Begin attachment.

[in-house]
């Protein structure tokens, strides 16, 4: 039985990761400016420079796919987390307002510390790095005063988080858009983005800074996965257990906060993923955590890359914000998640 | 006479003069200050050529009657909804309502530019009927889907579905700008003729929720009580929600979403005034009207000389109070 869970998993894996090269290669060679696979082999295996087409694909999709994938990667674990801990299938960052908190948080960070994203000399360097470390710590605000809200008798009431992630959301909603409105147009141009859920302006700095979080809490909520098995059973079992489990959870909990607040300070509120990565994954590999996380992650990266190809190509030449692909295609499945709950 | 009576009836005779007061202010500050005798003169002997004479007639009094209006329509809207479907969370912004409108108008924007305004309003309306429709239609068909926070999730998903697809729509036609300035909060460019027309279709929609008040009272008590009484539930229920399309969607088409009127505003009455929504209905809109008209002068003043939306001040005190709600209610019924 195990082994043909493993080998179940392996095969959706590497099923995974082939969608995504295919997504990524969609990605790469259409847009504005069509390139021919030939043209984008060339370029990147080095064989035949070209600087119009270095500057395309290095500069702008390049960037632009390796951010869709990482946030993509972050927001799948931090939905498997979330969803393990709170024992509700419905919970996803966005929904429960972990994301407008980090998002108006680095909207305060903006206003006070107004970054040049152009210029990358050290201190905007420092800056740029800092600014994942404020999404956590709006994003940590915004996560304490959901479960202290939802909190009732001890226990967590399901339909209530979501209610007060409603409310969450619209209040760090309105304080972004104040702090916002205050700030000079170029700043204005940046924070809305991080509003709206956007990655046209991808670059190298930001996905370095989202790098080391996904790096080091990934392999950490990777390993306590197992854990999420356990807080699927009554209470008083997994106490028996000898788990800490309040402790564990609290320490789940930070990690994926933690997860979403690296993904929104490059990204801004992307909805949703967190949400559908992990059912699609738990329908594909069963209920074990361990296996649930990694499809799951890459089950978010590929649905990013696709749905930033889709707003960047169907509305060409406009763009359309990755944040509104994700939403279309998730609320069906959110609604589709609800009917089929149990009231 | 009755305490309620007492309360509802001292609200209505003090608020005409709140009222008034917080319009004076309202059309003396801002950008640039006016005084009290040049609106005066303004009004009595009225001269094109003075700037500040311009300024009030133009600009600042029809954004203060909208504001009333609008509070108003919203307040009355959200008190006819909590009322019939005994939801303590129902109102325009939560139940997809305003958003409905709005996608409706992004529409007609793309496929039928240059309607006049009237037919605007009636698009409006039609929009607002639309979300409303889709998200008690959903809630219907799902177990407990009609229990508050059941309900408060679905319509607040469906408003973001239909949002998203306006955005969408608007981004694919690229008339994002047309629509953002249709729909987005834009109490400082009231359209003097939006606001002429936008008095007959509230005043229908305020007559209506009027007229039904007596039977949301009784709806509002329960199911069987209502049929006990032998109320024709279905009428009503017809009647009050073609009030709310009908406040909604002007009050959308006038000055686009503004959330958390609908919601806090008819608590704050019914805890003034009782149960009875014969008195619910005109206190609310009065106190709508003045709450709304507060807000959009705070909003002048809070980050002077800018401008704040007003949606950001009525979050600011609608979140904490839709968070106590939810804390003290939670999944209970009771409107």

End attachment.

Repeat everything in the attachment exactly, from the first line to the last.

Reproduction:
[in-house]
């Protein structure tokens, strides 16, 4: 039985990761400016420079796919987390307002510390790095005063988080858009983005800074996965257990906060993923955590890359914000998640 | 006479003069200050050529009657909804309502530019009927889907579905700008003729929720009580929600979403005034009207000389109070 869970998993894996090269290669060679696979082999295996087409694909999709994938990667674990801990299938960052908190948080960070994203000399360097470390710590605000809200008798009431992630959301909603409105147009141009859920302006700095979080809490909520098995059973079992489990959870909990607040300070509120990565994954590999996380992650990266190809190509030449692909295609499945709950 | 009576009836005779007061202010500050005798003169002997004479007639009094209006329509809207479907969370912004409108108008924007305004309003309306429709239609068909926070999730998903697809729509036609300035909060460019027309279709929609008040009272008590009484539930229920399309969607088409009127505003009455929504209905809109008209002068003043939306001040005190709600209610019924 195990082994043909493993080998179940392996095969959706590497099923995974082939969608995504295919997504990524969609990605790469259409847009504005069509390139021919030939043209984008060339370029990147080095064989035949070209600087119009270095500057395309290095500069702008390049960037632009390796951010869709990482946030993509972050927001799948931090939905498997979330969803393990709170024992509700419905919970996803966005929904429960972990994301407008980090998002108006680095909207305060903006206003006070107004970054040049152009210029990358050290201190905007420092800056740029800092600014994942404020999404956590709006994003940590915004996560304490959901479960202290939802909190009732001890226990967590399901339909209530979501209610007060409603409310969450619209209040760090309105304080972004104040702090916002205050700030000079170029700043204005940046924070809305991080509003709206956007990655046209991808670059190298930001996905370095989202790098080391996904790096080091990934392999950490990777390993306590197992854990999420356990807080699927009554209470008083997994106490028996000898788990800490309040402790564990609290320490789940930070990690994926933690997860979403690296993904929104490059990204801004992307909805949703967190949400559908992990059912699609738990329908594909069963209920074990361990296996649930990694499809799951890459089950978010590929649905990013696709749905930033889709707003960047169907509305060409406009763009359309990755944040509104994700939403279309998730609320069906959110609604589709609800009917089929149990009231 | 009755305490309620007492309360509802001292609200209505003090608020005409709140009222008034917080319009004076309202059309003396801002950008640039006016005084009290040049609106005066303004009004009595009225001269094109003075700037500040311009300024009030133009600009600042029809954004203060909208504001009333609008509070108003919203307040009355959200008190006819909590009322019939005994939801303590129902109102325009939560139940997809305003958003409905709005996608409706992004529409007609793309496929039928240059309607006049009237037919605007009636698009409006039609929009607002639309979300409303889709998200008690959903809630219907799902177990407990009609229990508050059941309900408060679905319509607040469906408003973001239909949002998203306006955005969408608007981004694919690229008339994002047309629509953002249709729909987005834009109490400082009231359209003097939006606001002429936008008095007959509230005043229908305020007559209506009027007229039904007596039977949301009784709806509002329960199911069987209502049929006990032998109320024709279905009428009503017809009647009050073609009030709310009908406040909604002007009050959308006038000055686009503004959330958390609908919601806090008819608590704050019914805890003034009782149960009875014969008195619910005109206190609310009065106190709508003045709450709304507060807000959009705070909003002048809070980050002077800018401008704040007003949606950001009525979050600011609608979140904490839709968070106590939810804390003290939670999944209970009771409107």